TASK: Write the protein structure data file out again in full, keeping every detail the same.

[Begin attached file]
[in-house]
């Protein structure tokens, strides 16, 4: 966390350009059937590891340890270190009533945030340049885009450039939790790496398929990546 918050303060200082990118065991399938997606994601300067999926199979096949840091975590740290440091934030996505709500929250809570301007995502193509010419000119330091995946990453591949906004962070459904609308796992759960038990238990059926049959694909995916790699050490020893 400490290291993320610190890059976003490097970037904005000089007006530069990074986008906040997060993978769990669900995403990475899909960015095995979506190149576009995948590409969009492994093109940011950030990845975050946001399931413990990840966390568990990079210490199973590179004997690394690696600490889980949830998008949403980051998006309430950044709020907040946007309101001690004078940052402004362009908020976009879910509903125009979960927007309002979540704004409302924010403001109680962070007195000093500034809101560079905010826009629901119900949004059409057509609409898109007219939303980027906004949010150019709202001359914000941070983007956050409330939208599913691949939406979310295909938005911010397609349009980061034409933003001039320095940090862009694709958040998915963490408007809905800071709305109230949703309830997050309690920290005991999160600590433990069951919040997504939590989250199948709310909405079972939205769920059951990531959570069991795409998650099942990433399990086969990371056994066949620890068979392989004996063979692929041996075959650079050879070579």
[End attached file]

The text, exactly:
[in-house]
């Protein structure tokens, strides 16, 4: 966390350009059937590891340890270190009533945030340049885009450039939790790496398929990546 918050303060200082990118065991399938997606994601300067999926199979096949840091975590740290440091934030996505709500929250809570301007995502193509010419000119330091995946990453591949906004962070459904609308796992759960038990238990059926049959694909995916790699050490020893 400490290291993320610190890059976003490097970037904005000089007006530069990074986008906040997060993978769990669900995403990475899909960015095995979506190149576009995948590409969009492994093109940011950030990845975050946001399931413990990840966390568990990079210490199973590179004997690394690696600490889980949830998008949403980051998006309430950044709020907040946007309101001690004078940052402004362009908020976009879910509903125009979960927007309002979540704004409302924010403001109680962070007195000093500034809101560079905010826009629901119900949004059409057509609409898109007219939303980027906004949010150019709202001359914000941070983007956050409330939208599913691949939406979310295909938005911010397609349009980061034409933003001039320095940090862009694709958040998915963490408007809905800071709305109230949703309830997050309690920290005991999160600590433990069951919040997504939590989250199948709310909405079972939205769920059951990531959570069991795409998650099942990433399990086969990371056994066949620890068979392989004996063979692929041996075959650079050879070579």